Former president Jacob Zuma could face his biggest hurdle at the judicial commission of inquiry into allegations of state capture thus far when he is faced with questions relating to the evidence of former public enterprises minister Barbara Hogan.
On Tuesday afternoon Zuma’s counsel, Muzi Sikhakhane SC, asked for an early adjournment of proceedings, presumably because his client was tired after a long day of questioning.
Sikhakhane’s intervention cut short questions by Paul Pretorius SC, head of the commission’s legal team, relating to Hogan’s testimony. Pretorius agreed the day had been “strenuous”.
It had been a long day: The second day of Zuma’s highly-anticipated appearance before the commission — chaired by Deputy Chief Justice Raymond Zondo — was punctuated by a heated back-and-forth between Pretorius and the former president’s legal team.
Thabani Masuku SC, acting on Zuma’s behalf, objected to what he regarded as the commission’s cross-examination of his client. He further objected to Zuma being asked to recall events he was not party to.
Zuma was being questioned on the evidence of former Government Communication and Information System (GCIS) head Themba Maseko, who alleged that the former president had asked him to assist the controversial Gupta family.
According to Maseko, Zuma phoned him when he was driving out of his parking lot on his way to meet Gupta patriarch, Ajay, at his Saxonwold home. Maseko said Zuma told him that the Guptas wanted to meet with him and that they needed his help.
Once he arrived at the Gupta home, Maseko alleged that Gupta demanded that Maseko allocate government’s entire R600-million media buying budget on advertising in the soon-to-be-launched New Age newspaper.
He also told the commission that in November of 2010 Gupta called him while he was driving to the North West province for a weekend getaway. According to Maseko, Gupta said that his failure to cooperate would be reported to his seniors to “sort him out”.
On Monday, Zuma said he could not recall the phone call Maseko alleged to have received.
The first part of the second day of his testimony saw Zuma distancing himself from Maseko’s removal from GCIS. He told the commission that he had no direct role in shifting Maseko from the helm of GCIS to the department of public service and administration.
Zuma said he could not remember exactly how Maseko was removed, saying there was a “bit of shifting around of DGs [directors general]” and it would have been discussed more between former minister in the presidency Collins Chabane and the minister of public service and administration at the time.
Chabane died in a car accident in 2015.
Following Masuku’s objection to the commission’s line of questioning on Tuesday, Zondo had a lengthy consultation with Zuma’s legal team in his chambers.
Zondo described the discussion as “constructive and fruitful” and resolved to “try and be more ready to intervene in case I think there is unfairness in any question”.
“So we are going to proceed and Mr Zuma’s counsel has indicated that they will rarely raise an objection unless it is quite serious … So we will proceed on that basis,” the deputy chief justice said.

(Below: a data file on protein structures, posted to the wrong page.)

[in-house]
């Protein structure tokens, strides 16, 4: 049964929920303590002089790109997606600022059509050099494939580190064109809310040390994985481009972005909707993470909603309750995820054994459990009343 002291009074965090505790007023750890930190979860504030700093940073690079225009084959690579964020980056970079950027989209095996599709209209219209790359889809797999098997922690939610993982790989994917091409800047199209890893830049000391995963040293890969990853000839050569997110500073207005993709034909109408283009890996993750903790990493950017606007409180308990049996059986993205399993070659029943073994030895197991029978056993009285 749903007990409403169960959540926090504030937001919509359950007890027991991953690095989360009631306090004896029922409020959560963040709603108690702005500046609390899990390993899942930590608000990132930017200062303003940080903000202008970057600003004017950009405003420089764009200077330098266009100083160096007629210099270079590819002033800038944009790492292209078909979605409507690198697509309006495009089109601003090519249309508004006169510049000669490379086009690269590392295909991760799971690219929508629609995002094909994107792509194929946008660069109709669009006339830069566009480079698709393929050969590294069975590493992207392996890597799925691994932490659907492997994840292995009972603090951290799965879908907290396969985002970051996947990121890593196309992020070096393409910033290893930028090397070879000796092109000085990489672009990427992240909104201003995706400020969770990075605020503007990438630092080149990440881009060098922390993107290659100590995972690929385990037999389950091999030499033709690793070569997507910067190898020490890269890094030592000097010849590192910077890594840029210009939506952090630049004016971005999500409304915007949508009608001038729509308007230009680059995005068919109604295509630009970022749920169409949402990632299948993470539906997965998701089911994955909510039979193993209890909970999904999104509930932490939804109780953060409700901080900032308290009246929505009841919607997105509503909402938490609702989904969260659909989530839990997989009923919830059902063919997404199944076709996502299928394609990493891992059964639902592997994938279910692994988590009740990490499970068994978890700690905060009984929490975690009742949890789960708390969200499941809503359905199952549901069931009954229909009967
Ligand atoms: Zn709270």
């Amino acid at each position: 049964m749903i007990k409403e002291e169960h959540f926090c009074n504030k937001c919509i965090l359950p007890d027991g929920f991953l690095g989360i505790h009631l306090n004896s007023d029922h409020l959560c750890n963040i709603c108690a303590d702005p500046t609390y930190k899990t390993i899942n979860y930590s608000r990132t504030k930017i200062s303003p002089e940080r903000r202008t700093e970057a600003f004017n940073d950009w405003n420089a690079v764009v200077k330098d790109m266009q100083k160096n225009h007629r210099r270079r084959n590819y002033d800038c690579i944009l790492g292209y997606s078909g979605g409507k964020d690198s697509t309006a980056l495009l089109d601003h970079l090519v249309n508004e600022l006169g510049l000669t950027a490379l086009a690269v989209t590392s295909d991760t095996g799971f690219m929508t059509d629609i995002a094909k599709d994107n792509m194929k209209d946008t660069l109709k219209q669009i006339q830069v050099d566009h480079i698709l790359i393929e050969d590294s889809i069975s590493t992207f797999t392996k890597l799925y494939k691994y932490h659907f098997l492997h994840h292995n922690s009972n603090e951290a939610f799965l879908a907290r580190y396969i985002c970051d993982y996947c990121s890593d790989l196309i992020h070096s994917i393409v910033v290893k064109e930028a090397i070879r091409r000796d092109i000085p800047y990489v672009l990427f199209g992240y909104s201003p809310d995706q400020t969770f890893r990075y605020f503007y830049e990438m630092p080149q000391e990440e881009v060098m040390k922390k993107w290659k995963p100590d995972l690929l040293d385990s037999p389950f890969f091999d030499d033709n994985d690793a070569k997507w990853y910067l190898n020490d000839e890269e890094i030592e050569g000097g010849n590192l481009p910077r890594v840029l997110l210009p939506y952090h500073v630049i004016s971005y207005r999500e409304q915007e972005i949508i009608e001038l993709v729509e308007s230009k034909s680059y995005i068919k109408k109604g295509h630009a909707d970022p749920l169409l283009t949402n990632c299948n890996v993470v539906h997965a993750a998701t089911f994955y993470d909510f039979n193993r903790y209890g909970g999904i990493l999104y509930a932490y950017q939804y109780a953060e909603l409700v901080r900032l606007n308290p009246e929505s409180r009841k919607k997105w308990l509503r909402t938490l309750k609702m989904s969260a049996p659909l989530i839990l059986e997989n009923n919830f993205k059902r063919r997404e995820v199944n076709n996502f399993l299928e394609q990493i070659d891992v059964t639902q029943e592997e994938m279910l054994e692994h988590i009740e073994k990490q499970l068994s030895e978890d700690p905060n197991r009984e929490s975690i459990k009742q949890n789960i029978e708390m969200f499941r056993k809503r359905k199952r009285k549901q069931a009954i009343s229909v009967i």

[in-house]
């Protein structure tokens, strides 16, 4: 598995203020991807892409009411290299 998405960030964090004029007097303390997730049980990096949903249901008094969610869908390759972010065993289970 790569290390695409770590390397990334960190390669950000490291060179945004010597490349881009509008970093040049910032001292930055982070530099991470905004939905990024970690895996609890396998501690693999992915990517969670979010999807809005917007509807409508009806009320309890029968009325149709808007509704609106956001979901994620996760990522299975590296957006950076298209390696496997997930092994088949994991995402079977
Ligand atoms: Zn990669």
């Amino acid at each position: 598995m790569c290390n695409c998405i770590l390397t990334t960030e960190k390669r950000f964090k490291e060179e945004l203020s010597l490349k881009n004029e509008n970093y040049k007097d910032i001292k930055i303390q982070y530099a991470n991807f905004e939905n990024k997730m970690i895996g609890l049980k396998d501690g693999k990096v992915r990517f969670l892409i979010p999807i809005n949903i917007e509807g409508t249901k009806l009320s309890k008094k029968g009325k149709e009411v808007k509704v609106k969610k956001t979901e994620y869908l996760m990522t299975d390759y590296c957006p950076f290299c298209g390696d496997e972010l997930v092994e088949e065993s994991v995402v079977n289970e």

Zuma was also questioned on the evidence presented before the commission by former ANC MP Vytjie Mentor. But the former president stuck to denying any knowledge of Mentor’s alleged 2010 encounter with the Guptas.
Last August, Mentor told the commission that she was whisked away to the Gupta family’s home on a trip from Cape Town to Johannesburg that was planned by Zuma’s aide Lakela Kaunda. Mentor told the commission that she was under the impression that she would be meeting with the then president when she got to Johannesburg.
Zuma disputed Mentor’s allegation that he emerged from a room in the Gupta family’s Saxonwold residence to comfort her after she had been offered a ministerial position by Gupta patriarch, Ajay.
“I had no interaction with this witness. Nothing,” he said.
Both Maseko and Mentor’s evidence is relatively easy for Zuma to dispute: Maseko’s testimony does not put the former president at the damning meeting with the Guptas and Mentor buckled under cross-examination.
Hogan’s evidence, however, will not be as easy to explain away.
During her testimony in November last year, Hogan alleged that Zuma interfered in the appointment of senior executives to state-owned entities.
She alleged that Zuma attempted to strong-arm the Transnet board into appointing Siyabonga Gama as its chief executive in 2009 and that he tried to “install” Jacob Maroga as the chief executive of Eskom in the same year.
As Hogan is a former member of Zuma’s Cabinet, it will undoubtedly much harder for the former president to distance himself from her testimony as they would have met in their official capacities.
To say that he cannot recall official meetings with ministers about the leadership of crucial state-owned entities would be a smudge on his authority.
This means Zuma might just have to give his own versions of his alleged encounters with Hogan — a prospect which could leave the former president exposed.